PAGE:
I am late to the Jennifer McMahon party, but had been hearing for years (literally) about how good and unsettling her books are.  This one, especially, has been getting a lot of buzz in my little circle of actively literate people and when I got an email pitch, I jumped on it.  (Thank you so much!)

One thing you should know going in: this is a creepy, super unsettling book.  Everything’s clear by the end (it’s not one of those books that leaves you with major questions) but up until those points, I spent the book not sure what was real and what was imagination (or deliberately wrong information).  If you enjoy books like that, this is for you.

Now I have to go back and read her backlist. :)

Highly recommended.

The Summer of Good Intentions

Finished The Summer of Good Intentions by Wendy Francis.  I received a copy from the publisher for review.

Summary (from Goodreads):

Cape Cod summers are supposed to remain reassuringly the same, but everything falls apart when three sisters and their families come together for their annual summer vacation—and they are carrying more secrets than suitcases.

Maggie is the oldest. She feels responsible for managing the summer house and making sure everything is as it always has been. But she’s hurt that her parents’ recent divorce has destroyed the family’s comfortable summer routines, and her own kids seem to be growing up at high speed. Is it too late to have another baby?

Jess is the middle sister. She loves her job but isn’t as passionate about her marriage. She’s not sure she can find the courage to tell Maggie what she’s done—much less talk to her husband about it.

Virgie is the youngest, her dad’s favorite. She’s always been the career girl, but now there’s a man in her life. Her television job on the west coast is beyond stressful, and it’s taking its toll on her—emotionally and physically. She’s counting on this vacation to erase the symptoms she’s not talking about.

The Herington girls are together again, with their husbands and kids, for another summer in the family’s old Cape Cod house. When their mother, Gloria, announces she’s coming for an unscheduled visit—with her new boyfriend—no one is more surprised than their father, Arthur, who has not quite gotten over his divorce. Still, everyone manages to navigate the challenges of living grown-up lives in close quarters, until an accident reveals a new secret that brings everyone together in heartbreak… and then healing.”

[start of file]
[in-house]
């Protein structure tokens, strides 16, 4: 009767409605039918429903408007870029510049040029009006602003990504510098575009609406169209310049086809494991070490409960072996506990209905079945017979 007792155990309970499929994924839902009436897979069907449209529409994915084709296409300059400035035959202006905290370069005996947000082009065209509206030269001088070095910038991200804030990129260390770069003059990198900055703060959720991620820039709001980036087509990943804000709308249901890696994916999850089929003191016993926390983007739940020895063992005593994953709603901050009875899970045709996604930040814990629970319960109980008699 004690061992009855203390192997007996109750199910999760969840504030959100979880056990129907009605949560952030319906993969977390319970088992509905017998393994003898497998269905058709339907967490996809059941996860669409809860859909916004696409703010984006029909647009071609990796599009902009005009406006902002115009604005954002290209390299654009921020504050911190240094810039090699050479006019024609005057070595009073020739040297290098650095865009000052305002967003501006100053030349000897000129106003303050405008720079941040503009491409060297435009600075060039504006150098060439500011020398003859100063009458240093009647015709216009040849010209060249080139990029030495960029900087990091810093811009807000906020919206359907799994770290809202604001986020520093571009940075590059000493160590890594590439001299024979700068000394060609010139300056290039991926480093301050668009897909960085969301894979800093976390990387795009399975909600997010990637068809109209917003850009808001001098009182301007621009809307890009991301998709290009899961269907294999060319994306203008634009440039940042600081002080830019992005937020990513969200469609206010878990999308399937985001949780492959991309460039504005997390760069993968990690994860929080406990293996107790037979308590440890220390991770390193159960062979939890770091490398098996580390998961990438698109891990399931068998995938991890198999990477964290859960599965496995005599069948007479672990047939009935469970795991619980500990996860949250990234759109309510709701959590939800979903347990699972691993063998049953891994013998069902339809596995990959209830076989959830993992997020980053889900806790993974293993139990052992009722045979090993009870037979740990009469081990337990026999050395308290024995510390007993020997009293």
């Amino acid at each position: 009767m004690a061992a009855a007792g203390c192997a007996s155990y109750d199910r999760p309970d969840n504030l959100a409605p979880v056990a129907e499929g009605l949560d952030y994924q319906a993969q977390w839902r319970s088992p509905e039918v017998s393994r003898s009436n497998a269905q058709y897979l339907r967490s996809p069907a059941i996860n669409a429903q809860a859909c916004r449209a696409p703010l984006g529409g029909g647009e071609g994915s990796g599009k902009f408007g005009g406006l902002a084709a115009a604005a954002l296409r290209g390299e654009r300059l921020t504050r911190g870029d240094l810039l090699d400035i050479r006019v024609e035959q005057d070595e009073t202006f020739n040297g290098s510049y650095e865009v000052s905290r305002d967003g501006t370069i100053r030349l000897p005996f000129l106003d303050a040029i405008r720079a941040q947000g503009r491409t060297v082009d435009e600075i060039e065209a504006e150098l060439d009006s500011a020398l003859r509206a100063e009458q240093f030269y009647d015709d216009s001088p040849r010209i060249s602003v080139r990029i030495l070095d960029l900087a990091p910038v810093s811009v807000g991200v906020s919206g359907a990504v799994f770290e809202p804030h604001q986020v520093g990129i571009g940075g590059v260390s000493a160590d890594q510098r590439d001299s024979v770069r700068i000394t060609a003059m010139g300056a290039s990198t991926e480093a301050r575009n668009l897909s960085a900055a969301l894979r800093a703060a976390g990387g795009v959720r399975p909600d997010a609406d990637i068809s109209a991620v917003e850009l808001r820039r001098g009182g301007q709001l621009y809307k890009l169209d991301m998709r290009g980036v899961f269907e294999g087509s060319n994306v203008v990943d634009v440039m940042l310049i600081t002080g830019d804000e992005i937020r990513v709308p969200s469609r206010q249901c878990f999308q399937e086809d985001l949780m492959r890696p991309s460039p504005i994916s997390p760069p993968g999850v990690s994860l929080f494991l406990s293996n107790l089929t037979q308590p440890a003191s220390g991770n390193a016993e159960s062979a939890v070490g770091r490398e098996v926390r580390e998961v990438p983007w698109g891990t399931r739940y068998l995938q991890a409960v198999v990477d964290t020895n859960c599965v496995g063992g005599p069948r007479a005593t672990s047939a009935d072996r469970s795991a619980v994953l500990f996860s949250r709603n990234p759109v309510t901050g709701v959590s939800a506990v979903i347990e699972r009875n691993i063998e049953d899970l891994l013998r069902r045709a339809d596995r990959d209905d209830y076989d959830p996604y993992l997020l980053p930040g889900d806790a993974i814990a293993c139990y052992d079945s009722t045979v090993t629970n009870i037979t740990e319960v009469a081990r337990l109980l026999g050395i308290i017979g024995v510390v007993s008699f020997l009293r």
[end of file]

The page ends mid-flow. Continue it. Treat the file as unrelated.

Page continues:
I read this book in Baltimore, on my couch (and between work shifts).  That’s maybe not the farthest you can get from the beach setting of the novel, but it’s probably fairly close.  Even so, I definitely felt that I was on vacation.  That’s a pretty magical book, right?

And it was.

I loved all three of the sisters, although probably I overidentified with Virgie (the single one who works in TV news). All three were great, though, and I love how they were what I imagine sisters to be like.  They’re grownups, so they don’t really compete or fight the way that you’d expect when siblings are little.  But while there are definitely family dynamics, they all get along.  (It made me wish I had siblings*.)

This is a fun vacation read, but there’s also a lot of depth there.  There are major issues facing the family, and they are handled sensitively and never feel gratuitous.


* = I have a half-sister; we aren’t close.

The Killing Kind

Finished The Killing Kind by Chris Holm.  I received a copy from the publisher for review.

Summary (from Goodreads):

A hitman who only kills other hitmen winds up a target himself.

Michael Hendricks kills people for money. That aside, he’s not so bad a guy.

Once a covert operative for a false-flag unit of the US military, Hendricks was presumed dead after a mission in Afghanistan went sideways. He left behind his old life–and beloved fiancée–and set out on a path of redemption…or perhaps one of willful self-destruction.

Now Hendricks makes his living as a hitman entrepreneur of sorts–he only hits other hitmen. For ten times the price on your head, he’ll make sure whoever’s coming to kill you winds up in the ground instead. Not a bad way for a guy with his skill-set to make a living–but a great way to make himself a target.”

I am a huge fan of Chris Holm, and this book absolutely cements that.  I think it’s easily his best book yet, and also easily his darkest and most suspenseful.

I love Michael Hendricks, who is sort of a moral person in an incredibly immoral profession.  Yes, he kills people and yes, he does it for money (and actually essentially extorts it from people who are going to be killed from others) but still.  Still.  He kills horrible people and he saves…okay, he saves slightly less horrible people.  And he’s in love but he walked away from her to keep her safe and also because he didn’t deserve her (see the fact that he kills people for money).

The tension is high throughout but I absolutely dare you to walk away and do something else during the last few chapters.  (And if we’re being honest, I really mean during the last 100 or so pages.)  This book, guys—you need it.

(There’s going to be a sequel, right?)

Highly recommended.